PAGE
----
About

The Ontario-Wayne Stormwater Coalition (OWSC) is a group of government entities comprised of the Ontario County Highway Department, Wayne County Highway Department, Towns of Ontario, Farmington, Walworth, Macedon, Victor, and the Village of Victor. This group works cooperatively to fulfill the Municipal Separate Storm Sewer (MS4) Permit (GP-0-15-003) requirements and meet the 6 Minimum Control Measures set forth in the Permit. By working together, the coalition can draw from multiple resources and utilize information to accomplish the annual stormwater goals for the coalition as a whole and meet the needs of the communities.

By working together, we can keep our waterways clean and our communities healthy.

Ontario_Highway_Department[1].jpg
Town_of_Farmington[1].jpg
Town_of_Ontario_2[1].png
Wayne_County_logo_no_tag_vertical[1].tif
Village of Victor.jpg
MacedonlayoutVersion3[1].jpg

What is stormwater?

Stormwater is probably a term you have heard before, but what does it mean? When it rains or when the snow is melting in the spring, that water runs across the ground. Where that water runs is significant. If it runs over impervious surfaces, it has the potential to pick up dirt and pollutants. When the stormwater runs across a paved parking lot, it can pick up litter and debris and carry it along until it finds a stream to flow into. The stormwater may run across your roof, draining through the gutters, flowing onto your grass, and then finding its way into the roadside ditch or stormdrain. Are there chemicals on your lawn for it to pick up along the way? Maybe even dog poop? 

Water is constantly moving and flowing into a larger body of water, which we call a watershed. That includes all of our creeks, streams, ditches, rivers, and groundwater. We all live in a watershed. Our job is to make sure that stormwater is not picking up contaminants on it's way to our lakes and rivers. Ask yourself: what kind of impact am I having on our waterways? Maybe you feel like you're just one person, but each and every person together makes a huge impact everyday. Make sure the water that flows from your home, school, or place of work isn't flowing downhill with dirt, debris, or chemicals. The health of our drinking water is in all of our hands. We all make an impact; make sure it's a positive one!

New York State Department of Environmental Conservation defines stormwater as:

"Stormwater is water from rain or melting snow that doesn't soak into the ground but runs off into waterways. It flows from rooftops, over paved areas and bare soil, and through sloped lawns while picking up a variety of materials on its way. The quality of runoff is affected by a variety of factors and depends on the season, local meteorology, geography and upon activities which lie in the path of the flow."

What is an impervious surface?
Impervious surfaces include streets, parking lots, driveways, sidewalks, and buildings. These impenetrable surfaces prevent runoff waters from naturally infiltrating into the groundwater system. 

Think about how the world has changed in the last 50 years? 10 years? Few months? Development is constantly increasing. This is great for our homes, schools, population, etc. When a new building is constructed or a new housing development is built, what happens? A new road or parking lot is paved, more rooftops appear, more sidewalks are constructed, etc. These are all impervious surfaces. Rain water used to absorb into the ground like a sponge at these locations when they were a farm field or woodlot. Now, that water is going to need to go somewhere, but where? That is where stormwater best management practices (BMPs) and green infrastructure practices come into play.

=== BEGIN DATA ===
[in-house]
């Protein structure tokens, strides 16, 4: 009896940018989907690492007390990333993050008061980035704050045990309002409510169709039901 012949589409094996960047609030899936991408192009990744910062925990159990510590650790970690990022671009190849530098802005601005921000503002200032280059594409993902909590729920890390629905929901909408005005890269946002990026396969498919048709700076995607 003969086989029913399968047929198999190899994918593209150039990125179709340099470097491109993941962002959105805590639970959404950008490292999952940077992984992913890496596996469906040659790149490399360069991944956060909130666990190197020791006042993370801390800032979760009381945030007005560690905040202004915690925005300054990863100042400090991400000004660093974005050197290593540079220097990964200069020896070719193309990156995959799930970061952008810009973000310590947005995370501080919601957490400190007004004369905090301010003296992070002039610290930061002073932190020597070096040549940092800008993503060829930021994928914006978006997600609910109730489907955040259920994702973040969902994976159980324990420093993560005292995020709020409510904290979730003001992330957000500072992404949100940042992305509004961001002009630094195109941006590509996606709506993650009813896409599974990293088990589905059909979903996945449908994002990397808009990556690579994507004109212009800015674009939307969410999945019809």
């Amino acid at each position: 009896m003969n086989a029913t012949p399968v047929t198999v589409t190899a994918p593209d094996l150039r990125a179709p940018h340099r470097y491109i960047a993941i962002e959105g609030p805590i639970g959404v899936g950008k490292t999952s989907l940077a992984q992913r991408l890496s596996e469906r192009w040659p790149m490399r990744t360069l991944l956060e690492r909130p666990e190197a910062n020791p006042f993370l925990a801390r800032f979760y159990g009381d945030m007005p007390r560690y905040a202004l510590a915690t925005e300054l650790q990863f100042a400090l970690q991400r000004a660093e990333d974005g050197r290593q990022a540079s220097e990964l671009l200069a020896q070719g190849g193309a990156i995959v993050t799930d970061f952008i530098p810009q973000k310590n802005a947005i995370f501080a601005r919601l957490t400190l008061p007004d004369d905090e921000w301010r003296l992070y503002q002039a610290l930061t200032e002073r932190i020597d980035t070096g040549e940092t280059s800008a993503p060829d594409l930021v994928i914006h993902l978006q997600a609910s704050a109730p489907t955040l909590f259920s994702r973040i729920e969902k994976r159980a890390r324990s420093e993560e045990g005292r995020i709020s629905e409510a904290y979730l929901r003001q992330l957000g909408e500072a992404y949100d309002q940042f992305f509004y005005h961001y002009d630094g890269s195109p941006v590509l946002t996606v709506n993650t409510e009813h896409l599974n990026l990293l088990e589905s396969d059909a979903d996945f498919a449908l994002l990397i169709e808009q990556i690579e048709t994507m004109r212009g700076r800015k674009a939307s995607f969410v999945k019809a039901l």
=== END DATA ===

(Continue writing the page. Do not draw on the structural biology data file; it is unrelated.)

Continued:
What is MS4?

The term MS4 does not solely refer to municipally-owned storm sewer systems, but rather is a term with a much broader application that includes, in addition to local jurisdictions: State departments of transportation, public universities, local sewer districts, public hospitals, military bases and prisons. An MS4 is not always just a system of underground pipes; it can include roads with drainage systems, gutters, and ditches.

 

The regulatory definition of an MS4 is:
According to 40 CFR 122.26(b)(8), “municipal separate storm sewer means a conveyance or system of conveyances (including roads with drainage systems, municipal streets, catch basins, curbs, gutters, ditches, man-made channels, or storm drains): 

 

  1. Owned or operated by a State, city, town, borough, county, parish, district, association, or other public body (created by or pursuant to State law)…including special districts under State law such as a sewer district, flood control district or drainage district, or similar entity, or an Indian tribe or an authorized Indian tribal organization, or a designated and approved management agency under section 208 of the Clean Water Act that discharges into the waters of the United States.” (Note: “Waters of the United States” refers to surface water only.) 

  2. “Designed or used for collecting or conveying storm water 

  3. Which is not a combined sewer; and  

  4. Which is not part of a Publicly Owned Treatment Works (POTW) as defined at40 CFR 122.2"


According to 40 CFR 122.26(b)(16)iii, small MS4s (population less than 100,000) “includes systems similar to separate storm sewer systems in municipalities, such as systems at military bases, large hospitals or prison complexes, and highways and other thoroughfares. The term does not include separate storm sewers in very discrete areas such as individual buildings.”

For more information go to:

What is a SWMP?

The purpose of the Stormwater Management Plan (SWMP) is to implement programs and practices to control polluted storm water runoff.